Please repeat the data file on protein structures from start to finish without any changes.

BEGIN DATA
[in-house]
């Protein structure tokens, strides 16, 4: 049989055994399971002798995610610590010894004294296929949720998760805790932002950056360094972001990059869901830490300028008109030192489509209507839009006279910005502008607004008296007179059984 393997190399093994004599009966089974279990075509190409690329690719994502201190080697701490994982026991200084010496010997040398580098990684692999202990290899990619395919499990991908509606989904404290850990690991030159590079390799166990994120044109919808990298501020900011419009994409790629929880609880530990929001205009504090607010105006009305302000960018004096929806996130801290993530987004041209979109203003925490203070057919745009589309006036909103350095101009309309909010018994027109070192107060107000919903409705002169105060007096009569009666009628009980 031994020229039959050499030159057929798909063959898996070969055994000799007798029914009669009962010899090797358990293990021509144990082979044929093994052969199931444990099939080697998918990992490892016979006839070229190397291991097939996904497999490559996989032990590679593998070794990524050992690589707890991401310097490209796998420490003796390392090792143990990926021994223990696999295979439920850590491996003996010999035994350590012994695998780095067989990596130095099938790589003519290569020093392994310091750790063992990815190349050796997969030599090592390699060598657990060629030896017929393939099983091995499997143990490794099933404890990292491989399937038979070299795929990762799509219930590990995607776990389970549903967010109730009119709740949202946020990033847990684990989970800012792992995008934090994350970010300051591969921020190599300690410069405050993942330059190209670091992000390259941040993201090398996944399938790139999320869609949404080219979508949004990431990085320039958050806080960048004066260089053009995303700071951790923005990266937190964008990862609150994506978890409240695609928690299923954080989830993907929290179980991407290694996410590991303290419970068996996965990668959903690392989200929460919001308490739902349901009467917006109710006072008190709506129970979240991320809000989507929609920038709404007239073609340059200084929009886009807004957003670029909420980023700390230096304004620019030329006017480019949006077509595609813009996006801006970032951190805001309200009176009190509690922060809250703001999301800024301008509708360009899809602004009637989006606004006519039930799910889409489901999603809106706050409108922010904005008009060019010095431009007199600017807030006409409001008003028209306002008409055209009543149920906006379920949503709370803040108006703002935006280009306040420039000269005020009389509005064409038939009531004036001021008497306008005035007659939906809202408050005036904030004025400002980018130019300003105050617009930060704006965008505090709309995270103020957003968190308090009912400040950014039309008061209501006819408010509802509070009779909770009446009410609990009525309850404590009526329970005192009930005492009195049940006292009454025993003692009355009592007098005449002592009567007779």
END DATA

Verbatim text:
[in-house]
């Protein structure tokens, strides 16, 4: 049989055994399971002798995610610590010894004294296929949720998760805790932002950056360094972001990059869901830490300028008109030192489509209507839009006279910005502008607004008296007179059984 393997190399093994004599009966089974279990075509190409690329690719994502201190080697701490994982026991200084010496010997040398580098990684692999202990290899990619395919499990991908509606989904404290850990690991030159590079390799166990994120044109919808990298501020900011419009994409790629929880609880530990929001205009504090607010105006009305302000960018004096929806996130801290993530987004041209979109203003925490203070057919745009589309006036909103350095101009309309909010018994027109070192107060107000919903409705002169105060007096009569009666009628009980 031994020229039959050499030159057929798909063959898996070969055994000799007798029914009669009962010899090797358990293990021509144990082979044929093994052969199931444990099939080697998918990992490892016979006839070229190397291991097939996904497999490559996989032990590679593998070794990524050992690589707890991401310097490209796998420490003796390392090792143990990926021994223990696999295979439920850590491996003996010999035994350590012994695998780095067989990596130095099938790589003519290569020093392994310091750790063992990815190349050796997969030599090592390699060598657990060629030896017929393939099983091995499997143990490794099933404890990292491989399937038979070299795929990762799509219930590990995607776990389970549903967010109730009119709740949202946020990033847990684990989970800012792992995008934090994350970010300051591969921020190599300690410069405050993942330059190209670091992000390259941040993201090398996944399938790139999320869609949404080219979508949004990431990085320039958050806080960048004066260089053009995303700071951790923005990266937190964008990862609150994506978890409240695609928690299923954080989830993907929290179980991407290694996410590991303290419970068996996965990668959903690392989200929460919001308490739902349901009467917006109710006072008190709506129970979240991320809000989507929609920038709404007239073609340059200084929009886009807004957003670029909420980023700390230096304004620019030329006017480019949006077509595609813009996006801006970032951190805001309200009176009190509690922060809250703001999301800024301008509708360009899809602004009637989006606004006519039930799910889409489901999603809106706050409108922010904005008009060019010095431009007199600017807030006409409001008003028209306002008409055209009543149920906006379920949503709370803040108006703002935006280009306040420039000269005020009389509005064409038939009531004036001021008497306008005035007659939906809202408050005036904030004025400002980018130019300003105050617009930060704006965008505090709309995270103020957003968190308090009912400040950014039309008061209501006819408010509802509070009779909770009446009410609990009525309850404590009526329970005192009930005492009195049940006292009454025993003692009355009592007098005449002592009567007779």